Mesostoma ehrenbergii is a rhabdocoel flatworm with a distinctive male meiosis stage within the formation of spermatocytes. During the pre-anaphase stage, cleavage furrows are formed in the spermatocyte cells containing four univalent chromosomes. By the end of the anaphase stage, there is one at each pole moving between the spindle poles without actually having physical interactions with one another (also known as distance segregation). These unique traits allow researchers to study the force created by the spindle poles to allow the chromosomes to move, cleavage furrow management and distance segregration.[16][17]

See also[edit]

References[edit]

  1. ^ a b c d e Boron, Walter F., MD, Ph.D., Editor; Boulpaep, Emile L. (2012). "54". Medical physiology a cellular and molecular approach (Print) (Updated second ed.). Philadelphia: Saunders Elsevier. ISBN 978-1-4377-1753-2. [page needed]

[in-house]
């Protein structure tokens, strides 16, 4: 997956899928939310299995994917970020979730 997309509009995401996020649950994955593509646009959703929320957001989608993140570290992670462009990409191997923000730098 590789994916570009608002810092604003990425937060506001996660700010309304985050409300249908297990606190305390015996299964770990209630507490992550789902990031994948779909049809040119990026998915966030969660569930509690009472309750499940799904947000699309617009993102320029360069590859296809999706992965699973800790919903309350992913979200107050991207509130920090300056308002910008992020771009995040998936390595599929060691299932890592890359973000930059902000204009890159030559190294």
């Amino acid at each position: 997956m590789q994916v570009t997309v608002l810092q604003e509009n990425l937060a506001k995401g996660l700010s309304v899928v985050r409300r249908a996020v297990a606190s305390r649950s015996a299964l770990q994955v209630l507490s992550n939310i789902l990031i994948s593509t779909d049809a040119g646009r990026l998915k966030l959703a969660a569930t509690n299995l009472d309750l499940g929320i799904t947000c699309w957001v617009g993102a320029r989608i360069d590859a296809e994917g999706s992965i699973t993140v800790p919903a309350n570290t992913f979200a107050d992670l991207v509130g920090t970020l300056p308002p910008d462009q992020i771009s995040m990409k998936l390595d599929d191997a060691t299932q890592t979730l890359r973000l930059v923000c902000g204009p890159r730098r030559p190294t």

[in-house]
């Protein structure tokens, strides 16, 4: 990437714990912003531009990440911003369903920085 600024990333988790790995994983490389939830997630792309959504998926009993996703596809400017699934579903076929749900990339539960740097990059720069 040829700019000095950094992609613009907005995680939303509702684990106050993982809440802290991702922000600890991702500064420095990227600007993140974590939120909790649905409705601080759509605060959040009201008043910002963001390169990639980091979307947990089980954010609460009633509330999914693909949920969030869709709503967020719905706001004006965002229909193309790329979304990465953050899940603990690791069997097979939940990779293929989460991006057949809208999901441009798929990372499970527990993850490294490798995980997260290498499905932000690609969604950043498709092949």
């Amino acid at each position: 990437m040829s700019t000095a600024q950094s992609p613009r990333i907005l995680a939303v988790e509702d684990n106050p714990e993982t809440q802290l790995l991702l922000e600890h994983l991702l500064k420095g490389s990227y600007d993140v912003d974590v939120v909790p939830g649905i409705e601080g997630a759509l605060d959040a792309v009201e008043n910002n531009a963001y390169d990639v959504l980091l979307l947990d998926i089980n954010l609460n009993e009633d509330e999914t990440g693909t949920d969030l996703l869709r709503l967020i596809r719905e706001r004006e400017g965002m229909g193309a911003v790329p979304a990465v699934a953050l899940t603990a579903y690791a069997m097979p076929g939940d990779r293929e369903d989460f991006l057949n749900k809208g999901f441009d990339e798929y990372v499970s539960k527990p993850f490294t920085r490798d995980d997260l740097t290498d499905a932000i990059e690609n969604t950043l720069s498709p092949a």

2. ^ a b c Schöni-Affolter, Dubuis-Grieder, Strauch, Franzisk, Christine, Erik Strauch. "Spermatogenesis". Retrieved 22 March 2014. 
  3. ^ Riddle, DL; Blumenthal, T; Riddle, B.J., editors. (1997). "I, The Biological Model". C. elegans II (2nd ed.). Cold Spring Harbor. NY: Cold Spring Harbor Laboratory Press. Retrieved April 13, 2014. 
  4. ^ a b Tres, Abraham L. Kierszenbaum, Laura L. (2012). Histology and cell biology : an introduction to pathology (3rd ed. ed.). Philadelphia, PA: Saunders. pp. Chapter 20. ISBN 9780323078429. 
  5. ^ Y, Clermont (1966). Renewal of spermatogonia in man. American Journal of Anatomy. pp. 509–524. 
  6. ^ Starr, Taggart, Evers, Starr, Cecie, Ralph, Christine, Lisa (January 1, 2012). Animal Structure & Function. Cengage Learning. p. 736. ISBN 9781133714071. 
  7. ^ Sherwood, Lauralee (2010). Human physiology : from cells to systems (7th ed. ed.). Australia: Brooks/Cole, Cengage Learning. p. 751. ISBN 0495391840. 
  8. ^ Cheng, edited by C. Yan (2008). Molecular mechanisms in spermatogenesis. New York: Springer Science+Business Media. pp. Chapter 1, page 1. ISBN 978-0-387-79990-2. 
  9. ^ a b Cheng, C. Yan; Dolores D. Mruk (19 April 2010). "The biology of spermatogenesis: the past, present and future". Phil. Trans. R. Soc. B. 1546 365: 1459–1463. Retrieved 23 April 2014.